NHS Resolution can help healthcare organisations deal with performance concernsBMJ 2020; 368 doi: https://doi.org/10.1136/bmj.m144 (Published 16 January 2020) Cite this as: BMJ 2020;368:m144
All rapid responses
We read with interest the letter by Helen Vernon on the role of NHS Resolution helping healthcare organisations deal with performance concerns. She refers to the letter of Baroness Harding, 24 May 2019 ‘Learning lessons to improve our people practices’ (1).
Helen Vernon says that PPAS has been providing practical and impartial advice to health care organisations. She then invites practitioners to telephone PPAS for advice when needed.
In practice what happens is neither impartial nor independent of the organisations. It does not follow the ‘Just Culture’. The healthcare organisation’s Representative, often the Responsible Officer, telephones the PPAS advisor and gives a narrative with his/her decision. PPAS has no means of investigating the veracity of what is put to them. PPAS then writes to the Representative summarising their conversation, where the Practitioner is referred to with a number and no name. These communications are not normally shared with the Practitioner. The Representative is not obliged to disclose to the Practitioner about the referral or any conversation he/she has had with PPAS. They are not obliged to inform PPAS of any progress or any evidential material which later comes to their attention which may contradict their original narrative and decision.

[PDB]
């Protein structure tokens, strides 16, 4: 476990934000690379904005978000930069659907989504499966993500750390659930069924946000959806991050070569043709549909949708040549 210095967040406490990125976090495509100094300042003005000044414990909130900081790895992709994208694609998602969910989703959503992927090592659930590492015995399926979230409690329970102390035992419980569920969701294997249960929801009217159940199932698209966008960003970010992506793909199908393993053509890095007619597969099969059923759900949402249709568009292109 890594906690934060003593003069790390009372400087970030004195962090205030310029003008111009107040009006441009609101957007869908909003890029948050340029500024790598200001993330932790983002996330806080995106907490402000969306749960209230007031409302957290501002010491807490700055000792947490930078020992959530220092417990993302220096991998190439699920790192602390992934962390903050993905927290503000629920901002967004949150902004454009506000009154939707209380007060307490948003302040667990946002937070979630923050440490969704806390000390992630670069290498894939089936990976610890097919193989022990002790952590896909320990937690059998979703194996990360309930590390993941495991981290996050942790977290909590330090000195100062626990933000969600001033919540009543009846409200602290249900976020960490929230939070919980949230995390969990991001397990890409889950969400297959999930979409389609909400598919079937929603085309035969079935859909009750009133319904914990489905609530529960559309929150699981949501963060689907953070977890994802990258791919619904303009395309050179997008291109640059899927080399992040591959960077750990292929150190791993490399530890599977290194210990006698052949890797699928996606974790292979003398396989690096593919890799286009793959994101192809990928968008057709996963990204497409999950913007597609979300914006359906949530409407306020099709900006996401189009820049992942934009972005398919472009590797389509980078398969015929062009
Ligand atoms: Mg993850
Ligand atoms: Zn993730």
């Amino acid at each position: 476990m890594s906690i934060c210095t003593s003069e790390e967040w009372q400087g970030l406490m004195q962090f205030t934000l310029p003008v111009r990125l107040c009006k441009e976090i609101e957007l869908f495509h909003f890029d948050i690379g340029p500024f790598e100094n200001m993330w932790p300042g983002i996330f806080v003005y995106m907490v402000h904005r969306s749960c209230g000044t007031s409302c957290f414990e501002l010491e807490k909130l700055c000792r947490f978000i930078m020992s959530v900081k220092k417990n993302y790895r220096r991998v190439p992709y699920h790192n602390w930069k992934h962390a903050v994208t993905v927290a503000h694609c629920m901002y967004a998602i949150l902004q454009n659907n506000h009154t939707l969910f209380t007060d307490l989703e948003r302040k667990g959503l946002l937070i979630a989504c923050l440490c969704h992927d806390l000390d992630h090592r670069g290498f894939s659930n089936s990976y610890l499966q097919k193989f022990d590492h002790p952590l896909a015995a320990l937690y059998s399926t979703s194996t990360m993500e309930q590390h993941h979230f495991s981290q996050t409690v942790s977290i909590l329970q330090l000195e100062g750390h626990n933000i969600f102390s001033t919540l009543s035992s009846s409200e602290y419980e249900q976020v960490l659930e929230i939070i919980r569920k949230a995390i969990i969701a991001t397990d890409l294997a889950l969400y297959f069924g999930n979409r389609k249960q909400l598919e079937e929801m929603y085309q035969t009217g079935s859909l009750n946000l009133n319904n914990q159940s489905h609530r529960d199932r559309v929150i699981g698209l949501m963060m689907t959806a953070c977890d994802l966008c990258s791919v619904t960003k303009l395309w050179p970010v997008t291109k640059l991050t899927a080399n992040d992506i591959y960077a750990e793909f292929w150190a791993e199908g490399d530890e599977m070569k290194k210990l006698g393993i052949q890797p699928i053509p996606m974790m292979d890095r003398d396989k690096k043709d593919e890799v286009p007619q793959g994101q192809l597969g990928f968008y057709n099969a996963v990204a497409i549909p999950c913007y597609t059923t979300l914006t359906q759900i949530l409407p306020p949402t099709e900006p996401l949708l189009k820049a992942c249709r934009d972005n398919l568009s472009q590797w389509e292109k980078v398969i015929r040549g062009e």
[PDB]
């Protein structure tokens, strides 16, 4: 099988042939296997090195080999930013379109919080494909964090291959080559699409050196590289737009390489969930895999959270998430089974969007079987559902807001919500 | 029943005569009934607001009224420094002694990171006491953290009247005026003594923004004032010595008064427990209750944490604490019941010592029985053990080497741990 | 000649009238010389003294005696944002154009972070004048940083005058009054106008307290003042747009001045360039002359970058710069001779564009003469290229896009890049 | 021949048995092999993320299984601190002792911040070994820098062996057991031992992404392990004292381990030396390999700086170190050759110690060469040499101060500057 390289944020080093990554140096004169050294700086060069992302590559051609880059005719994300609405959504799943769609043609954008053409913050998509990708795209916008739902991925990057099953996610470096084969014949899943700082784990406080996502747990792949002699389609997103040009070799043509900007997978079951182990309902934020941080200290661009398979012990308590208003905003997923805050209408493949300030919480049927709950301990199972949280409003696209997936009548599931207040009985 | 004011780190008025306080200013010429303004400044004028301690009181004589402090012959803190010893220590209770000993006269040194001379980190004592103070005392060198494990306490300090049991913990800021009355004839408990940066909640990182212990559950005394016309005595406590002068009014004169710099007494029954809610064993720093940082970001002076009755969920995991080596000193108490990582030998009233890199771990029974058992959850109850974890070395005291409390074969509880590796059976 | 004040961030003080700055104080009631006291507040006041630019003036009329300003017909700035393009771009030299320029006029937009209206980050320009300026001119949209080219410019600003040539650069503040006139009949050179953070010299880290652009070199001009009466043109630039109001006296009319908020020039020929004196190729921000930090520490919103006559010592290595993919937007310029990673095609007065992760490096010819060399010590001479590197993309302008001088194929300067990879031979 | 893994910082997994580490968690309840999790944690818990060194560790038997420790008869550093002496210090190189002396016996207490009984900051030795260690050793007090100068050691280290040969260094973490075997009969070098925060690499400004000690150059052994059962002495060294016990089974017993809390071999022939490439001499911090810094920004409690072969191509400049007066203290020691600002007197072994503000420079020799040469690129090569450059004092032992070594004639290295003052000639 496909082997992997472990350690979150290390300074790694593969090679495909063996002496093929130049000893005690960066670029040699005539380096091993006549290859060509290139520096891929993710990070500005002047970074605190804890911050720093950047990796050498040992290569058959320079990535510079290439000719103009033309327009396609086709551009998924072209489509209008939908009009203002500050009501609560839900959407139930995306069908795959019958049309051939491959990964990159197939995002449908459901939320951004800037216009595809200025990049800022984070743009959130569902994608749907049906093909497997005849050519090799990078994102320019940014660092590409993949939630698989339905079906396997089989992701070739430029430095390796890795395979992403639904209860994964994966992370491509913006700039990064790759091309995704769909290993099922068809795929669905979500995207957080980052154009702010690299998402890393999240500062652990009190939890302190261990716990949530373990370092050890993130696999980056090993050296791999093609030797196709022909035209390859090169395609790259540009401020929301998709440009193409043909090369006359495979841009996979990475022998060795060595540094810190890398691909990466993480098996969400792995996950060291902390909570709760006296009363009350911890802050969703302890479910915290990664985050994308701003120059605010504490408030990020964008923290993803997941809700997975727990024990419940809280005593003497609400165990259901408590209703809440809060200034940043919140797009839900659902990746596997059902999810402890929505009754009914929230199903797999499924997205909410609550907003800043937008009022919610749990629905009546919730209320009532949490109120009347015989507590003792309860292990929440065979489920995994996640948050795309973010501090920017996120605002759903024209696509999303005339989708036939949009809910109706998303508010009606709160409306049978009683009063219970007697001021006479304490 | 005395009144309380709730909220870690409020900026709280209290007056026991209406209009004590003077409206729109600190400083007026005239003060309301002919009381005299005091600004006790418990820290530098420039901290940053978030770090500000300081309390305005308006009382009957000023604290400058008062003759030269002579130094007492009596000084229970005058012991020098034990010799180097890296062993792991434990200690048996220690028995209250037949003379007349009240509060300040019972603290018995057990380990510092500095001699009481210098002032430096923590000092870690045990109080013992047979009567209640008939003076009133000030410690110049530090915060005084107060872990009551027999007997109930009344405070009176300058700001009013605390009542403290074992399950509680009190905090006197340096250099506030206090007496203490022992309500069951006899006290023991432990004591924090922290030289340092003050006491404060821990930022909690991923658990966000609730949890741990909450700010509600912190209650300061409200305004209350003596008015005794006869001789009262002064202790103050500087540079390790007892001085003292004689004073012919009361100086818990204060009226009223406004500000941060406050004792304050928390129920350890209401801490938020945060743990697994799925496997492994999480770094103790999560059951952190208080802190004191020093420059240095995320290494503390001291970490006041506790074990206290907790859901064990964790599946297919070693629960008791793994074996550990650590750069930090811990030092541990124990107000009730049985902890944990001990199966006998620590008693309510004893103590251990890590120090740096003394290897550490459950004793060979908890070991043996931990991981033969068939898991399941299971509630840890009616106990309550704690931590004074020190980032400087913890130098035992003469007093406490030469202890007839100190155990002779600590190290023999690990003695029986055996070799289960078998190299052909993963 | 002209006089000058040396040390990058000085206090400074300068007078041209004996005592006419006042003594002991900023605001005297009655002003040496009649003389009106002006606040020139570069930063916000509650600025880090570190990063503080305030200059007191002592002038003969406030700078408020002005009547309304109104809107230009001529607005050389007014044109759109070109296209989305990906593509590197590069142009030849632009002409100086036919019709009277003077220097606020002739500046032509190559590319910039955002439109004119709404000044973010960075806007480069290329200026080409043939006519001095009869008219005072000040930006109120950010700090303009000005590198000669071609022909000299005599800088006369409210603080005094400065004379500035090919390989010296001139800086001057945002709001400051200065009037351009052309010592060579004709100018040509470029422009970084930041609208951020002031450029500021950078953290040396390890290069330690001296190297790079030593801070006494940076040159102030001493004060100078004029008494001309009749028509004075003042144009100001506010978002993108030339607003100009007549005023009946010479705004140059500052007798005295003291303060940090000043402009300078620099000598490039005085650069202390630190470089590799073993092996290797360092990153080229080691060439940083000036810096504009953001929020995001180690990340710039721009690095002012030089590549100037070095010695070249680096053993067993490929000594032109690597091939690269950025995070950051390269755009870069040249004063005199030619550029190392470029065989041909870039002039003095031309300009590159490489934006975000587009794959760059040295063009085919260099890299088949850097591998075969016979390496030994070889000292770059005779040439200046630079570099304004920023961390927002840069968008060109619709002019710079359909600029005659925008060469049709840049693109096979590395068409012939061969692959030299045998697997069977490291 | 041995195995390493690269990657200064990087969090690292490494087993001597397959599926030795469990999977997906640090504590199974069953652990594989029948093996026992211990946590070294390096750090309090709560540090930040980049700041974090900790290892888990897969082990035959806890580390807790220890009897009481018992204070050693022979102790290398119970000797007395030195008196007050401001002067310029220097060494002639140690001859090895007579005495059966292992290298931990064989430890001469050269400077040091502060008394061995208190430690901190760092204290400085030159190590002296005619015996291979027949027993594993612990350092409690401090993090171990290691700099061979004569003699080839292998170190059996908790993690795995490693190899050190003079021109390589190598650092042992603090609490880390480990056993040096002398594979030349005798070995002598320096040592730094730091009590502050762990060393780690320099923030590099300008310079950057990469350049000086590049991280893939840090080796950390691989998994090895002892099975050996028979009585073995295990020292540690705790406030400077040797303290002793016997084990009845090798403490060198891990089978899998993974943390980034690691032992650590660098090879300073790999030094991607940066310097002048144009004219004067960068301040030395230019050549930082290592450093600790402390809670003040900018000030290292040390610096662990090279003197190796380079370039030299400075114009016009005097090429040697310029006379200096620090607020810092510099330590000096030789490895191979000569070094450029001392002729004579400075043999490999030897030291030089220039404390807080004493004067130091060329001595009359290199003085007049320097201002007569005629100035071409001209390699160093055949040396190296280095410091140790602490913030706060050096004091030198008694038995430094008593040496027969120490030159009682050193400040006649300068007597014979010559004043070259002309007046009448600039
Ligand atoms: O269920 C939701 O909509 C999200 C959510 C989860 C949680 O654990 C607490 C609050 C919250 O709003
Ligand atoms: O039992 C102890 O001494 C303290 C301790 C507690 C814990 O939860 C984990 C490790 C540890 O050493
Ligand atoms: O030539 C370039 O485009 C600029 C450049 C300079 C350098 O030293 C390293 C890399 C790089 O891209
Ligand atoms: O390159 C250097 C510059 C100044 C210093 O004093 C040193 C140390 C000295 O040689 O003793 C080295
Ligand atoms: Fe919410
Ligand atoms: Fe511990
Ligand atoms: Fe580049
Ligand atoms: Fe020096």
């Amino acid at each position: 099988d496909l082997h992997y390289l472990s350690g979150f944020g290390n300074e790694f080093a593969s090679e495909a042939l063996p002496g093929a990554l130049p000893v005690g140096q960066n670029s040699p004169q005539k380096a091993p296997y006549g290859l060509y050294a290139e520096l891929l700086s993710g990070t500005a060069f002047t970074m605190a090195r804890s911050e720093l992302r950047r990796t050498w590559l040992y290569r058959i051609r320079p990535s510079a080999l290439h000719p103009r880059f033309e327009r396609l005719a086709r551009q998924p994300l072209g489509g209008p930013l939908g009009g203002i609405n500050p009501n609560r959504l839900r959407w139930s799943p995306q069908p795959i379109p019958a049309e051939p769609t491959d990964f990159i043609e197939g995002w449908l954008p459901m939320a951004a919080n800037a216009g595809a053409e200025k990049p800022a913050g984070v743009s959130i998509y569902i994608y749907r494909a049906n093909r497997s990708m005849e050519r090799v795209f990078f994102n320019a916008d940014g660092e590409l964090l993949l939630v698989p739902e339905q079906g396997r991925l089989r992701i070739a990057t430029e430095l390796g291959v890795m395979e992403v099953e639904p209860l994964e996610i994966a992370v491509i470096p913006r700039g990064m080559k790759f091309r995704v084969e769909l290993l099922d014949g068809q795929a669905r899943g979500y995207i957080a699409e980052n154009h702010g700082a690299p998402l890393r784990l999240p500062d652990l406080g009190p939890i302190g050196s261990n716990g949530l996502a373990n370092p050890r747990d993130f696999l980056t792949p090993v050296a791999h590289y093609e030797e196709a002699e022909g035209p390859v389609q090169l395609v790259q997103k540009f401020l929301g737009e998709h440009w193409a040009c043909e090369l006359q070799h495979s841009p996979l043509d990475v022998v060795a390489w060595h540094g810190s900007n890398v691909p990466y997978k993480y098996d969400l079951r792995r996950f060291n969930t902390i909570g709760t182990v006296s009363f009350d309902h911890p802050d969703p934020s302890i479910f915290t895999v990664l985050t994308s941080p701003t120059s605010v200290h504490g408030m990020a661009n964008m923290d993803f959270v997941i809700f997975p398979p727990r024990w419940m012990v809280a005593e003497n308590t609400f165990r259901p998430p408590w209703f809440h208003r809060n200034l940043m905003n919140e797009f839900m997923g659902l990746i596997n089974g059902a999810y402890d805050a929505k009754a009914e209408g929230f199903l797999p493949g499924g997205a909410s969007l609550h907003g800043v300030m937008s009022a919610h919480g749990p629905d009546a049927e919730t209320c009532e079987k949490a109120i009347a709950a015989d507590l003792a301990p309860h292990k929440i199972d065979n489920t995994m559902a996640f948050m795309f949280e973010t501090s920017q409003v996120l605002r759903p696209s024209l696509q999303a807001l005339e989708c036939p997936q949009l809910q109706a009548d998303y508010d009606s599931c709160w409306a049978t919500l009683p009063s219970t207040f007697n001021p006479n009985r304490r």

To learn from lessons as Baroness Harding states in her letter, has PPAS carried out an audit of their practice and analysed the decisions they have wrongly supported? What mechanisms PPAS has in place for feedback to healthcare organisations and avoiding errors of judgement?
1.Harding D. Learning lessons to improve our people practices. NHSI/E May 2019. https:/
2. High Court Judgement https://www.bailii.org/ew/cases/EWHC/QB/2018/2278.html
Competing interests: No competing interests